When The Killing Joke was published in 1988, it was immediately hailed by critics as the greatest Batman story ever told. Written by Alan Moore and illustrated by Brian Bolland, the forty-six page comic posits the ultimate standoff between Batman and his oldest foe: the Joker, who only wants to prove that all it takes to make a sane, ordered person slip into madness is “one bad day”. The Joker’s “one bad day” is when his wife and unborn child are killed in a car accident, and he openly suspects that Batman has experienced a “one bad day” of his own – which we know, as readers, to be true, as he saw his parents gunned down before him when he was a child.
This is why The Killing Joke should continue to be lauded, for it explores the relationship between Batman and the Joker, highlighting to the reader that, psychologically, the two characters are mirror images of one another. The story shows how Batman and the Joker came to terms with their respective life-altering tragedies. Both Batman and the Joker are creations of a random and chaotic “one bad day”, yet while Batman spends his life forging meaning from the catastrophe that befell him, the Joker on the absurd of caring about anything in a meaningless universe, saying, “It’s all a joke! Everything anybody ever valued or struggled for . . it’s all a monstrous, demented gag!”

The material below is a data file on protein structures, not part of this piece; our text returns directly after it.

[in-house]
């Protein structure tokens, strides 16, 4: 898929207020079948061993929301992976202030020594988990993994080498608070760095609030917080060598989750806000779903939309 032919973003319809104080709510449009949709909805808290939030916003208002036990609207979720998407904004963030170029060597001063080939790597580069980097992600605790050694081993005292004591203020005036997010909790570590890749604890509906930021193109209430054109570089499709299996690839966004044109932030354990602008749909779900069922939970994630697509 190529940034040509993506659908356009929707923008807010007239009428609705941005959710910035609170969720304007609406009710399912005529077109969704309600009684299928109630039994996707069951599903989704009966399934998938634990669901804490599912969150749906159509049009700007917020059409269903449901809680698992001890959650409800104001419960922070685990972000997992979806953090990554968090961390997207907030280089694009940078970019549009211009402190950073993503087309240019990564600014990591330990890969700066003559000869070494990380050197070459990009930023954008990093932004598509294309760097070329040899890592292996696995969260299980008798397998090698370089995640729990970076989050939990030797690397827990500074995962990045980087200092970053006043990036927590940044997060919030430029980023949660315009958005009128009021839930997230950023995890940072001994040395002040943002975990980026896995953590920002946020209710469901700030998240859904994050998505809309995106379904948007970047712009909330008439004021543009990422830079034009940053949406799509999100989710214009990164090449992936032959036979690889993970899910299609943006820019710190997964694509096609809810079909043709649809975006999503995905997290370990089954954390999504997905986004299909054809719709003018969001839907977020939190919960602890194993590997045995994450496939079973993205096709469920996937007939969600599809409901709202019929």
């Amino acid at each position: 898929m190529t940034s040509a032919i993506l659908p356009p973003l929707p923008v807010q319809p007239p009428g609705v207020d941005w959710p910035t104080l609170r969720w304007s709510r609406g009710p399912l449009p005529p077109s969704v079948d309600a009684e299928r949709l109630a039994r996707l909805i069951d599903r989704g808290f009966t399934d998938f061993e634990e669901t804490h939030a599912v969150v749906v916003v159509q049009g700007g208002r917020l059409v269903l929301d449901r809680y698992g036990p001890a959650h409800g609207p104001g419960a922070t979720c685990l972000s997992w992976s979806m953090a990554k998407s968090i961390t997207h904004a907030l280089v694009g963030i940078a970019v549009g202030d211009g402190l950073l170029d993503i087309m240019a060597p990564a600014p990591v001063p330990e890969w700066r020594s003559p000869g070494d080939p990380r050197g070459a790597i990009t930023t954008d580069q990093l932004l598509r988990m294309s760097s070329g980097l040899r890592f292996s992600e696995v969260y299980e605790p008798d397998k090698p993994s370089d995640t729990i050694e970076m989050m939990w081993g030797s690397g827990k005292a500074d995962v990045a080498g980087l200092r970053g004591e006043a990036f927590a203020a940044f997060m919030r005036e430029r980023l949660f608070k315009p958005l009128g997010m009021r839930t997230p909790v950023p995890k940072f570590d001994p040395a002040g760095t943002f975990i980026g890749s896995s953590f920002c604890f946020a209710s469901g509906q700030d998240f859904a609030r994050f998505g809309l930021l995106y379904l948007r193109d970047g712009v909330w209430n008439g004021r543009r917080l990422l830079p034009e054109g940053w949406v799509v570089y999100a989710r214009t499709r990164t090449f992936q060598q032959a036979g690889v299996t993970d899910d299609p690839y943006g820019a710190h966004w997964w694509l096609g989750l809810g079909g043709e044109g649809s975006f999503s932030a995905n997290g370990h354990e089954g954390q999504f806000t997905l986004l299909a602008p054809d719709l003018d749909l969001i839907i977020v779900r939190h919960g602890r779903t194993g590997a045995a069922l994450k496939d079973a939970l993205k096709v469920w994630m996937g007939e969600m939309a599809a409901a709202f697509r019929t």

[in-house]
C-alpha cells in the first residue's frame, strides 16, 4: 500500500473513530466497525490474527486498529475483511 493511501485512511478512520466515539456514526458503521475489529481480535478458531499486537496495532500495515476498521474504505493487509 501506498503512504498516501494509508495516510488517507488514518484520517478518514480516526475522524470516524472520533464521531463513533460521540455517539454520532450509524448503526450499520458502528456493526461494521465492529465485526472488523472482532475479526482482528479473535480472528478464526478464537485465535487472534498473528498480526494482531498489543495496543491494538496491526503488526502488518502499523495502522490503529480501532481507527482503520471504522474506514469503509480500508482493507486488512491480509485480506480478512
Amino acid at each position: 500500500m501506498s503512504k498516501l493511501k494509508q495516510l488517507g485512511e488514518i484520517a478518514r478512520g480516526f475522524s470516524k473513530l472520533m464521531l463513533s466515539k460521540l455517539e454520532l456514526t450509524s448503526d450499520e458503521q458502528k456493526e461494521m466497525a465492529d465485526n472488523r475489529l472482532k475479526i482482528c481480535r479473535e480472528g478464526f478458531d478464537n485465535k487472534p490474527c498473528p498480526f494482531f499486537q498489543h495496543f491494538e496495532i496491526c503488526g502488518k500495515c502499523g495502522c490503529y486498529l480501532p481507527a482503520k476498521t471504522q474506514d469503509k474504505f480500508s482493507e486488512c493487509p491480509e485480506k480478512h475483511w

Alongside Moore and Gibson’s Watchman and Frank Miller’s The Dark Knight Returns, The Killing Joke was part of a movement in the 1980’s that changed the attitude of comics being something just for kids. They became darker, more violent, and more nuanced. The Killing Joke left a legacy that changed the comic book landscape forever.